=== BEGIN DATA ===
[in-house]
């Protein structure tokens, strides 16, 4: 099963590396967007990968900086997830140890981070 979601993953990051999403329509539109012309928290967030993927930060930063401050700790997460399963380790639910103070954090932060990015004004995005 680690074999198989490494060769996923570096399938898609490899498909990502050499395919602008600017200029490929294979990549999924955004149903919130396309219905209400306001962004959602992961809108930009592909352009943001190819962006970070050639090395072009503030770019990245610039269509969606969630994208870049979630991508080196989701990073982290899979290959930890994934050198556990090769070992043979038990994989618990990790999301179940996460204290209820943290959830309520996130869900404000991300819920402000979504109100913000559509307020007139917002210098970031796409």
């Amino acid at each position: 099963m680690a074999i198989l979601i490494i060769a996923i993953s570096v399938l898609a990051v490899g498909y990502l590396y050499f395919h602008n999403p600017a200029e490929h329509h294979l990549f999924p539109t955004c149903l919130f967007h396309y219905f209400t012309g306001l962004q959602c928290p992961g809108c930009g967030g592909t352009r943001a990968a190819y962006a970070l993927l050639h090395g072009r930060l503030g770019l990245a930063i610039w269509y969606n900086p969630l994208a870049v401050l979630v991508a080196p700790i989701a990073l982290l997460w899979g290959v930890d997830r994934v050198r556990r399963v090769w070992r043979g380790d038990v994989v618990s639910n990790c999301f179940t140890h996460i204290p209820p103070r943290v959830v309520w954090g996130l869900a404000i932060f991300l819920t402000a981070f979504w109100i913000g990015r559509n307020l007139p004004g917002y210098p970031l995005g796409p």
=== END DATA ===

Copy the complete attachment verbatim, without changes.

[in-house]
């Protein structure tokens, strides 16, 4: 099963590396967007990968900086997830140890981070 979601993953990051999403329509539109012309928290967030993927930060930063401050700790997460399963380790639910103070954090932060990015004004995005 680690074999198989490494060769996923570096399938898609490899498909990502050499395919602008600017200029490929294979990549999924955004149903919130396309219905209400306001962004959602992961809108930009592909352009943001190819962006970070050639090395072009503030770019990245610039269509969606969630994208870049979630991508080196989701990073982290899979290959930890994934050198556990090769070992043979038990994989618990990790999301179940996460204290209820943290959830309520996130869900404000991300819920402000979504109100913000559509307020007139917002210098970031796409």
């Amino acid at each position: 099963m680690a074999i198989l979601i490494i060769a996923i993953s570096v399938l898609a990051v490899g498909y990502l590396y050499f395919h602008n999403p600017a200029e490929h329509h294979l990549f999924p539109t955004c149903l919130f967007h396309y219905f209400t012309g306001l962004q959602c928290p992961g809108c930009g967030g592909t352009r943001a990968a190819y962006a970070l993927l050639h090395g072009r930060l503030g770019l990245a930063i610039w269509y969606n900086p969630l994208a870049v401050l979630v991508a080196p700790i989701a990073l982290l997460w899979g290959v930890d997830r994934v050198r556990r399963v090769w070992r043979g380790d038990v994989v618990s639910n990790c999301f179940t140890h996460i204290p209820p103070r943290v959830v309520w954090g996130l869900a404000i932060f991300l819920t402000a981070f979504w109100i913000g990015r559509n307020l007139p004004g917002y210098p970031l995005g796409p």